Like the buildup to Christmas and other major holidays, the run-up to Halloween is too long and protracted –all those cooking shows and ads and store displays and then, poof! It’s over. At least that’s how I felt about it this year. We anticipated the event with hamburgers and pumpkin carving—about ten of us. And I ended the evening at my desk with two carved pumpkins glowing at me from the deck. I notice tonight that they’re gone—presumably to the front porch.
Yesterday, the day, I was isolated from the festivities, including the approximately 1300 children who came trick or treating. My cottage proved ideal—no one found it to trick or treat except grown girls who came begging a glass of wine. And I was back here in solitary quiet, enjoying it.
I am not usually such a curmudgeon. Usually go to Jay and Susan’s for a bowl of stew and to watch them hand out treats. No kidding—we get about 1300 tricksters on our block. Most are small, sweet, and oh so polite. In the next block over, Medstar brings handicapped children and allows them a rare chance to participate. I’m proud to live in a neighborhood that welcomes so many and such diverse children.
But last night I was not myself. All day I had noticed that I tended to fall asleep over the keyboard—in fact, I had noticed it a few mornings during last week and of course my brain immediately went to brain tumor. When Jordan said to me last night that I looked like I was about to fall asleep, I said that was because that was how I felt. She suggested—being oh so reasonable—that perhaps I was overtired. Since I slept 10.5 hours last night I suspect she was right. I still fell asleep a bit this morning but nothing like yesterday. Maybe cumulative tired, like six months of it, has caught up with me.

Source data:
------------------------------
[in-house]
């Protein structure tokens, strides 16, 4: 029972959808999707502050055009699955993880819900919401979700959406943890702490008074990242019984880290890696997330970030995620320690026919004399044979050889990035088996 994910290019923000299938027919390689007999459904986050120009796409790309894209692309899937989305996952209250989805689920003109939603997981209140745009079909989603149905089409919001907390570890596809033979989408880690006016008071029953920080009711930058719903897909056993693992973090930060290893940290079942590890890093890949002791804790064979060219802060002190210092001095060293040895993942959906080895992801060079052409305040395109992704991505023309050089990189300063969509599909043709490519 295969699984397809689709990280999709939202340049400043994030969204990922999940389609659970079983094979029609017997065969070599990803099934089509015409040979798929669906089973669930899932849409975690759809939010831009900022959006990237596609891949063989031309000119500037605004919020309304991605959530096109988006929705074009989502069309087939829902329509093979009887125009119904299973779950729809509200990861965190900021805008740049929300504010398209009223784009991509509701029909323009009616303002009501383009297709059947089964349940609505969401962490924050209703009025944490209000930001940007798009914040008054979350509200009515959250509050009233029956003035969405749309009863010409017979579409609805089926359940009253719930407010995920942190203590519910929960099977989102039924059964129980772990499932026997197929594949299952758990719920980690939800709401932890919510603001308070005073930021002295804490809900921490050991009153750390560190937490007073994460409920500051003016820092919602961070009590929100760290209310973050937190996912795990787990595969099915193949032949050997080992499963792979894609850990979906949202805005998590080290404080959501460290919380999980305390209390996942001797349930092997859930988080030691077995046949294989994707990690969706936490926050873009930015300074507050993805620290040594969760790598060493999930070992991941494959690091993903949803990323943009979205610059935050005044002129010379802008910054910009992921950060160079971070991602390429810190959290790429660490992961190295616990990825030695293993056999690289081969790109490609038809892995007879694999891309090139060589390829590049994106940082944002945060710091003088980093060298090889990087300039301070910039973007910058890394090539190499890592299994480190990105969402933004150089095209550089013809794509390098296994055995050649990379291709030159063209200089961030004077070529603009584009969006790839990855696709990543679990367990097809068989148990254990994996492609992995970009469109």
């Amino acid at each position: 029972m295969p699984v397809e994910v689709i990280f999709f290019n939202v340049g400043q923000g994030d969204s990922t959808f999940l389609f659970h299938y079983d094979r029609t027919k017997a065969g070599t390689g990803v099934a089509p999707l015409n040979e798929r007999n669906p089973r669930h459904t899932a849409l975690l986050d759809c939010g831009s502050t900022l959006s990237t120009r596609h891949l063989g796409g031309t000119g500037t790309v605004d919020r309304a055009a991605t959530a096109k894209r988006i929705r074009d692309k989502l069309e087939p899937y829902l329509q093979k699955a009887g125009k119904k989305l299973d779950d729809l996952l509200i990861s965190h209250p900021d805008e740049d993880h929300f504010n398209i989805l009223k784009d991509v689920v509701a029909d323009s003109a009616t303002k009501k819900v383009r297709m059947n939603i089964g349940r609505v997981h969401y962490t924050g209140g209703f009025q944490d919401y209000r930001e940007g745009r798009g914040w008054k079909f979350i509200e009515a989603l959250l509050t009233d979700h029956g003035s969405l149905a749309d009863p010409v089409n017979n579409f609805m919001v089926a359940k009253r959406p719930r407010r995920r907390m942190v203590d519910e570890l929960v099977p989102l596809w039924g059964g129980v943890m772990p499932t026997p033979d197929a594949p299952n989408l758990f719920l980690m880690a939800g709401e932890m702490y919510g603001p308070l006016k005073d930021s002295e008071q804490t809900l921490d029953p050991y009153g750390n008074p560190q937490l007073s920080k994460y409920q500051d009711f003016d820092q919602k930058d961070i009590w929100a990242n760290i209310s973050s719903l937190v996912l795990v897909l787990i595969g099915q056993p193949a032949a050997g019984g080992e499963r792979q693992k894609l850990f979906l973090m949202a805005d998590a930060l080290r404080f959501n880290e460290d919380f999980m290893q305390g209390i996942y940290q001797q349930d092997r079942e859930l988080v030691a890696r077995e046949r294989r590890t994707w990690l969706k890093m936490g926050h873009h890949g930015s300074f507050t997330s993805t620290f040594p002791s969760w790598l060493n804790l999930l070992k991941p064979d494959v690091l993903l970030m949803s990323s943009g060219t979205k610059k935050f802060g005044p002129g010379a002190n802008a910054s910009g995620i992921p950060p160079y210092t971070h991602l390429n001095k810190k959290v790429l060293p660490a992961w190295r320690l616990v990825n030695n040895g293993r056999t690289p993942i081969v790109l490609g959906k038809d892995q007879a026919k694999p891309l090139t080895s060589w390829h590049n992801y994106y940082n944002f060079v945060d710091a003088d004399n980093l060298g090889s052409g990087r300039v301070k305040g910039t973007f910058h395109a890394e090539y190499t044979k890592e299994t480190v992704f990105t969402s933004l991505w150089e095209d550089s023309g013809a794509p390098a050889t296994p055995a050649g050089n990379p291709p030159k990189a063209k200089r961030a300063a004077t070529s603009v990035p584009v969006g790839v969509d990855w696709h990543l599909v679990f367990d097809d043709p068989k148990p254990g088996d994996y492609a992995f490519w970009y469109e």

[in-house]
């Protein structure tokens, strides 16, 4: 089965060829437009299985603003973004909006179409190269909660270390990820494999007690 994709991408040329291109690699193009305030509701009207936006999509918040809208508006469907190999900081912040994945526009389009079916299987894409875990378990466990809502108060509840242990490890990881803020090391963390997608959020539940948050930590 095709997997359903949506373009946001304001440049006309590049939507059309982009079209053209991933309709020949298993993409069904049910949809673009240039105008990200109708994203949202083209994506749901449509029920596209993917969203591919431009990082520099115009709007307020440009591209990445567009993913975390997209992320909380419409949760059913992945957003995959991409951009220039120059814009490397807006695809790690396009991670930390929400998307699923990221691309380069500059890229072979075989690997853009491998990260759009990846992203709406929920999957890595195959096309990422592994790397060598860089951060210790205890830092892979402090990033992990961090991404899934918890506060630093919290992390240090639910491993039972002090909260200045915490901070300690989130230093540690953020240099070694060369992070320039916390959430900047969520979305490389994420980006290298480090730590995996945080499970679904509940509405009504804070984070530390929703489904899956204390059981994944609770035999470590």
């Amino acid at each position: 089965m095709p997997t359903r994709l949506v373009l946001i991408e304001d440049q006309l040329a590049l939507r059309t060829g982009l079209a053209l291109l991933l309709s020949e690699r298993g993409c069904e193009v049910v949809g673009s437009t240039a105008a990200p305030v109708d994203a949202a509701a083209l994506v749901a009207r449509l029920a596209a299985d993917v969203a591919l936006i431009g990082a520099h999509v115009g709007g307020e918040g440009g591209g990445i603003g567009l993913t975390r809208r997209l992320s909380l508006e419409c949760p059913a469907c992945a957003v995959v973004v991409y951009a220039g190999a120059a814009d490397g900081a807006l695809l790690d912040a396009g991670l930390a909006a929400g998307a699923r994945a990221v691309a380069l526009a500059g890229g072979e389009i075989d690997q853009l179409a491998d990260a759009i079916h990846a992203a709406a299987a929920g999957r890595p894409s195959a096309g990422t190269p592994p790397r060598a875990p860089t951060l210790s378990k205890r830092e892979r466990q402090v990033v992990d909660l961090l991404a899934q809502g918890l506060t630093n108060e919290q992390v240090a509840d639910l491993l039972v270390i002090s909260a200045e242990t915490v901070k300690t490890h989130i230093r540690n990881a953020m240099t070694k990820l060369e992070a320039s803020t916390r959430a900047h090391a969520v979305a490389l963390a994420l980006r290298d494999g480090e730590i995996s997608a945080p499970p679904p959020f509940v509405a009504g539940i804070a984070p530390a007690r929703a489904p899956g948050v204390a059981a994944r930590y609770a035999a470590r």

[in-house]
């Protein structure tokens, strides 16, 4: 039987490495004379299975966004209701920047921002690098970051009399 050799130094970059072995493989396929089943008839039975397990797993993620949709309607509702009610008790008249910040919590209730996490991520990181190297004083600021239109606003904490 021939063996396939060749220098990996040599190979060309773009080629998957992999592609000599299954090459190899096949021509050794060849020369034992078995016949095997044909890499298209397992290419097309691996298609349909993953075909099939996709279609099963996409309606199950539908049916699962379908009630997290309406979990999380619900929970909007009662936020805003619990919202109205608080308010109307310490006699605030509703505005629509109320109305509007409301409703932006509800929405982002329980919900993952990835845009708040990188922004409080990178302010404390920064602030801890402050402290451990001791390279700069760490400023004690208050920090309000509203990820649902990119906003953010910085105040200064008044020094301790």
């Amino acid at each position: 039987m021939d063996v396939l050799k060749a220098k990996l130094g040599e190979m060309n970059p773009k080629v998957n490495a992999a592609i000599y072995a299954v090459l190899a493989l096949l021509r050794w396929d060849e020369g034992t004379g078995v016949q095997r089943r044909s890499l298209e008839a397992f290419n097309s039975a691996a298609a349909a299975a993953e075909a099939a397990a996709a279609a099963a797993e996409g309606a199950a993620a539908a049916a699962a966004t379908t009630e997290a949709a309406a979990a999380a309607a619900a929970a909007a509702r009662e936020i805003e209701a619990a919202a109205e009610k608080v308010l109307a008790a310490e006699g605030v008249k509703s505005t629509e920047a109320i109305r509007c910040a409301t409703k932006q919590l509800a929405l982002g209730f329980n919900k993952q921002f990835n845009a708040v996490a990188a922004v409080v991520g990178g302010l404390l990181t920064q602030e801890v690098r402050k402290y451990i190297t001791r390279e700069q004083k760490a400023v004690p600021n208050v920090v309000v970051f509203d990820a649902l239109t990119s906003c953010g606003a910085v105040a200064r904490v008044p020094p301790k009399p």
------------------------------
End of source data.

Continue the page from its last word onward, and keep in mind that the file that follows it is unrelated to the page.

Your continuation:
But now it’s over, and I think we can settle down to a few peaceful days—If Jordan doesn’t invite half the world for another function which she has yet to dream up. I am not falling asleep over the keyboard but I am weary tonight.
I did wish at 3 a..m. this morning I’d had my camera at hand. I was in bed, thinking those black three-o’clock-in-the-morning thoughts about things that didn’t really need to be worried about. I decided to go to the restroom to sort of break the cycle, but I forgot to turn on the bedside light. When I came back I could barely make out that there was something large, black, and rumpled in the doorway between the bedroom and kitchen. Sophie never bothers towels, but that was what it looked like. As I inched toward the light, half of mass moved several feet. Sophie had gotten her color caught in the afghan that covers her chair and was doomed to drag the blanket with her wherever she went. She gave me the most pitiful look that said, “Help me, please” I scooted into the kitchen, got scissors and freed her.
It was one of life’s little lessons—don’t fret and stew over things that are not here yet, if ever, but help your dog. Priorities.